FEBRUARY 17, 1945
NEW YORK, Friday—Having gone to The Tuition Plan luncheon yesterday without knowledge as to what the organization represented, I found that the plan meant an easier way to pay month by month for the education of our children. The Tuition Plan accumulates funds and pays the schools and colleges when they desire payment, and charges a small extra percentage on monthly payments.
The speeches were extremely interesting, but as so often happens, they left me with an unsatisfied feeling. I would like to sit down and discuss many of the points raised at greater length afterwards, and bring up the many subjects which seem to me to bear upon the hopes and plans all of us have for the future.
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I reached home in time to spend an hour with a very old friend of mine whom I had not seen for a long time. Later, other friends came in for tea and dinner, and finally we went in the evening to see "The Late George Apley." I think Max Gordon in presenting this play has done a service to those of us who remember the past and enjoy watching the pageant of the years unroll. He may have done an even greater service to the youth of today in giving them an insight into their grandparents!
Of course, there are few places in the United States that can quite equal Boston as the perfect setting for humorous situations, and the scene between George Apley of Boston and Julian Dole of Kansas City and Worcester, is something priceless.
The Thanksgiving dinner of that day has, I hope, gone into the limbo of the past forever. We have certainly learned not to stuff ourselves to the extent that our grandparents did. But whether we have learned that even in our families the object of reunions is to have a good time, is something I'm not quite so sure about. Certainly in the case of our large family there is never any dearth of conversation! I am not sure that it is always pleasant, but at least it is always stimulating, and that is better than the stuffed silence of the Apley family.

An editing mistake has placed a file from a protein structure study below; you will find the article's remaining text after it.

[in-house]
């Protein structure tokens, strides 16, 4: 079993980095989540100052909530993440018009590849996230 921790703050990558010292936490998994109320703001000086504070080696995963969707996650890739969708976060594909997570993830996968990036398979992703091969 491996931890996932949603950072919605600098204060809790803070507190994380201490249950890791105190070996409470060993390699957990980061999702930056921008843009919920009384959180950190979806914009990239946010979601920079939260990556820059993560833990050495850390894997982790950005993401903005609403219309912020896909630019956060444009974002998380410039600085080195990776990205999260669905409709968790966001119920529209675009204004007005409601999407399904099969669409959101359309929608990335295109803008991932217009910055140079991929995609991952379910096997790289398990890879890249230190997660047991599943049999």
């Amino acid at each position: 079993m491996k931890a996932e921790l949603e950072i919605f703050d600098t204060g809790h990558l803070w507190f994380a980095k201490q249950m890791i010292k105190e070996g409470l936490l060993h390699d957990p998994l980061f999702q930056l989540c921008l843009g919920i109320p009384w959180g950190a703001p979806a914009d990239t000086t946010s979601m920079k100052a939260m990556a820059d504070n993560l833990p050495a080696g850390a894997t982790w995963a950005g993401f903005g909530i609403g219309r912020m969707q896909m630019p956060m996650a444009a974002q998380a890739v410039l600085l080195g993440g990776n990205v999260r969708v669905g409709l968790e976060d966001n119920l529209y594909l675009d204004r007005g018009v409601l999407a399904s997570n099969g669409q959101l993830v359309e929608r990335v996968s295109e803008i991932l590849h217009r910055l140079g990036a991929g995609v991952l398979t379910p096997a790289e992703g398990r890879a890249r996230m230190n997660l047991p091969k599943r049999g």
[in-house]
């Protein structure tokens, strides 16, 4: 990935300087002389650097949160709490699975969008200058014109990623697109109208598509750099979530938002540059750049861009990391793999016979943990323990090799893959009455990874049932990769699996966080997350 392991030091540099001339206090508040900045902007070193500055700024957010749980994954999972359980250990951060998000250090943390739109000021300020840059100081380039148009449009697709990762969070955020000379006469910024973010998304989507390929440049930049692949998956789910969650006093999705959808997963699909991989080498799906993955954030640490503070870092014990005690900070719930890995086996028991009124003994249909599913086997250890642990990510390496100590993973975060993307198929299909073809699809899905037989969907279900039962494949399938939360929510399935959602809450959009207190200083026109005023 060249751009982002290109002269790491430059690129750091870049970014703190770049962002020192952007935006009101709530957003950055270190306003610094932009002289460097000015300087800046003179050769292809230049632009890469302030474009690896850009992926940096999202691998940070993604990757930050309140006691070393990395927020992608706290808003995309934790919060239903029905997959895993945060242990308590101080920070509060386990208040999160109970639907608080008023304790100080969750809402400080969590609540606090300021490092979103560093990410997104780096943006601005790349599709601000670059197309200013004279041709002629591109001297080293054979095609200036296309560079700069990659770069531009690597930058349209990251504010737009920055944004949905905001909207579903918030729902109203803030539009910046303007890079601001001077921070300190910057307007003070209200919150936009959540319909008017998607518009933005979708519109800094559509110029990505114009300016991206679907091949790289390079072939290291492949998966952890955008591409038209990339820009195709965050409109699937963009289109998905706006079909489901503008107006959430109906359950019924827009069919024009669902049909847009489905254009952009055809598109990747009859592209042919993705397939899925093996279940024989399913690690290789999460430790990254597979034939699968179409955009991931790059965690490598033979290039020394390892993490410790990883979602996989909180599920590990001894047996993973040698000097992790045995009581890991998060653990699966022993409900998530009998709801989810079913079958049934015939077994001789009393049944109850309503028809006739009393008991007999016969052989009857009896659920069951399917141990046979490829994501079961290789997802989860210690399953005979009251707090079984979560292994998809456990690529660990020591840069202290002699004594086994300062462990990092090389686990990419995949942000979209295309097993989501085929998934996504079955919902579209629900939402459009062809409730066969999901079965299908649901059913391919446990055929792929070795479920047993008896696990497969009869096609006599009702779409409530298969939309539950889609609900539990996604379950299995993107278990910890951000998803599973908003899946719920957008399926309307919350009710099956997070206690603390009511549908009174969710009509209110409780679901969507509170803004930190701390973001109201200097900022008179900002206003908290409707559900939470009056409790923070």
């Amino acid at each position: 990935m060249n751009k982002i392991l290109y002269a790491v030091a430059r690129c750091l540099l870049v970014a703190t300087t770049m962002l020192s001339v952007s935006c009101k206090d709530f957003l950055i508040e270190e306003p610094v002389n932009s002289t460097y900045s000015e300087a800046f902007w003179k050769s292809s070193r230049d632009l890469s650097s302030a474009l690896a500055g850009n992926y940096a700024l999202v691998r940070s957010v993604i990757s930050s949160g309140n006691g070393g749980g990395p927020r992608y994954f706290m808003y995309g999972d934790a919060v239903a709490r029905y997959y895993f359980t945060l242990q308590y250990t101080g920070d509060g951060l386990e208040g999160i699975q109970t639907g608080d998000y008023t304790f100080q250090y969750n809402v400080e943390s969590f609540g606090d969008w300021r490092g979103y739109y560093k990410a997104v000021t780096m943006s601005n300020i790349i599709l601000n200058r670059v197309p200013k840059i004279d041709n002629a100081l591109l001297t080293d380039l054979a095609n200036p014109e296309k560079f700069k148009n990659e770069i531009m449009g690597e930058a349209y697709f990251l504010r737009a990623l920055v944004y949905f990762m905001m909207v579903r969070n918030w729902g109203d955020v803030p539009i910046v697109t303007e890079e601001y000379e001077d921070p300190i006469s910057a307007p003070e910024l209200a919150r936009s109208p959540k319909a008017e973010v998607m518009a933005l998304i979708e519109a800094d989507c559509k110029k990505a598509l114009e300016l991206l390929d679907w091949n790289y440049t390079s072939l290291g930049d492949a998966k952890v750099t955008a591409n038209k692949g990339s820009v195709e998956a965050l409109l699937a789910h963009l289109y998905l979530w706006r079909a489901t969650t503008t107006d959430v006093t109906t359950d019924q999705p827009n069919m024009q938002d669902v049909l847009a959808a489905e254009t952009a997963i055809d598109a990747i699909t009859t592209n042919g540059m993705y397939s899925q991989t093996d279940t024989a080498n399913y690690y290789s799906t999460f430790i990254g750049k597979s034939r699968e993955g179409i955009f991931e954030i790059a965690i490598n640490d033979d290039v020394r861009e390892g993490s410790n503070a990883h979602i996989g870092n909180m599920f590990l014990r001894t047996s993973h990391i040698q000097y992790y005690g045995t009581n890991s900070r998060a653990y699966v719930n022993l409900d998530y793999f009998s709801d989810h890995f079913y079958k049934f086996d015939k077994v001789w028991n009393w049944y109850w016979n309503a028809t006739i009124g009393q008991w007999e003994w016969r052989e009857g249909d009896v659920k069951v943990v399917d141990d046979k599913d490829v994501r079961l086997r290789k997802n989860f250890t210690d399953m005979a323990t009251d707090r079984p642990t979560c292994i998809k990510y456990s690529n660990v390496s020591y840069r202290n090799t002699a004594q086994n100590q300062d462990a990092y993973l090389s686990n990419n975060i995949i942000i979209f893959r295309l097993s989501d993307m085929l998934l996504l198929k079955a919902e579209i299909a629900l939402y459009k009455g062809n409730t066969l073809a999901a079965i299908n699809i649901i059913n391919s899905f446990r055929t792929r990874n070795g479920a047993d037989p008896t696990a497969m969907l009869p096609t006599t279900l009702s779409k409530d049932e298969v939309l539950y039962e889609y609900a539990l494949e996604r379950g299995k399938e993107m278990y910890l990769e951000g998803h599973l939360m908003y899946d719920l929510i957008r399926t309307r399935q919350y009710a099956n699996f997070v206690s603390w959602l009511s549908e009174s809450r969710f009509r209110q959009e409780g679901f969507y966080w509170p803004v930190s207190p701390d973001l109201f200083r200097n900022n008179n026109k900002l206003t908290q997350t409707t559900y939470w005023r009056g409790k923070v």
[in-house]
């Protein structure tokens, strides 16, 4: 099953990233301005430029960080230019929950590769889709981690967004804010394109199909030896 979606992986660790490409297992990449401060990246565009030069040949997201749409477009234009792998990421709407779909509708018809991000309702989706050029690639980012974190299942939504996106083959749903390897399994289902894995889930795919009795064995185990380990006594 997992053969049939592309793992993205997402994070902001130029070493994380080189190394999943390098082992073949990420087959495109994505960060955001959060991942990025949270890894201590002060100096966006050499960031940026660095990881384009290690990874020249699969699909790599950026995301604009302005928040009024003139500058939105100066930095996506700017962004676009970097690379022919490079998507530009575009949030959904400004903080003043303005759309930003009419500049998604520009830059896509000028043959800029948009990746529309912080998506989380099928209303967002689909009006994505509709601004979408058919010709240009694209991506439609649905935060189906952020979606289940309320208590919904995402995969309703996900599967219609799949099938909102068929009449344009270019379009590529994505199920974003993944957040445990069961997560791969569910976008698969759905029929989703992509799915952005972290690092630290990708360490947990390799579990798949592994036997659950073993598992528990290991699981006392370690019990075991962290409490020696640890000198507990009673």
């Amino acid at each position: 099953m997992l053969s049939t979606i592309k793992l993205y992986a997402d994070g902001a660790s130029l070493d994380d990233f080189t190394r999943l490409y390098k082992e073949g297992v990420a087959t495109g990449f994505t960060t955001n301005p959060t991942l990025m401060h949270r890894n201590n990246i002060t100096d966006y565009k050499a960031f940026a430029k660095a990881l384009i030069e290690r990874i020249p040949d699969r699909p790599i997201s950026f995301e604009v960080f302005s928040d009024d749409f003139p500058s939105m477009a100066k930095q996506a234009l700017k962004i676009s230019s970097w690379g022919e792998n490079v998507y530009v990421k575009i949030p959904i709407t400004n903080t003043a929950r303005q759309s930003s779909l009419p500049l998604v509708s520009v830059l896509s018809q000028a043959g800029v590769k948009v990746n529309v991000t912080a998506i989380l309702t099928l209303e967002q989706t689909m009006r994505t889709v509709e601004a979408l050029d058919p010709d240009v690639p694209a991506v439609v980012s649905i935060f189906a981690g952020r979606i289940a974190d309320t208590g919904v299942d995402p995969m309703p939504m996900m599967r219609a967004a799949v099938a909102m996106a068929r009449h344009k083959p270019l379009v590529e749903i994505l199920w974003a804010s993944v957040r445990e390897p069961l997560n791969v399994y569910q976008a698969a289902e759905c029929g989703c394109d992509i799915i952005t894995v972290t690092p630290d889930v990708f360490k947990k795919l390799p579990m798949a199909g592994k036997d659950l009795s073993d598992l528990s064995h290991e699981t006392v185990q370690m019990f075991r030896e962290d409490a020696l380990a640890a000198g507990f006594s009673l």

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Mrs. William L. Kell of Darlington, Indiana, has written me about a plan of hers which she thinks might bring in a few extra dollars for any good cause. She suggests that at any party one is planning to have, one could invite one's guests to come to a "sacrificial" party where they would put into an envelope the amount of money that might otherwise have been spent on refreshments for those present, and send it to the Red Cross. This is a good idea if those present have enough ability to create a party spirit merely by being together! It will take some of those qualities that I was just thinking about in connection with the family Thanksgiving gathering. There will have to be good talk and real interest in the people present, or the food will be sadly missed!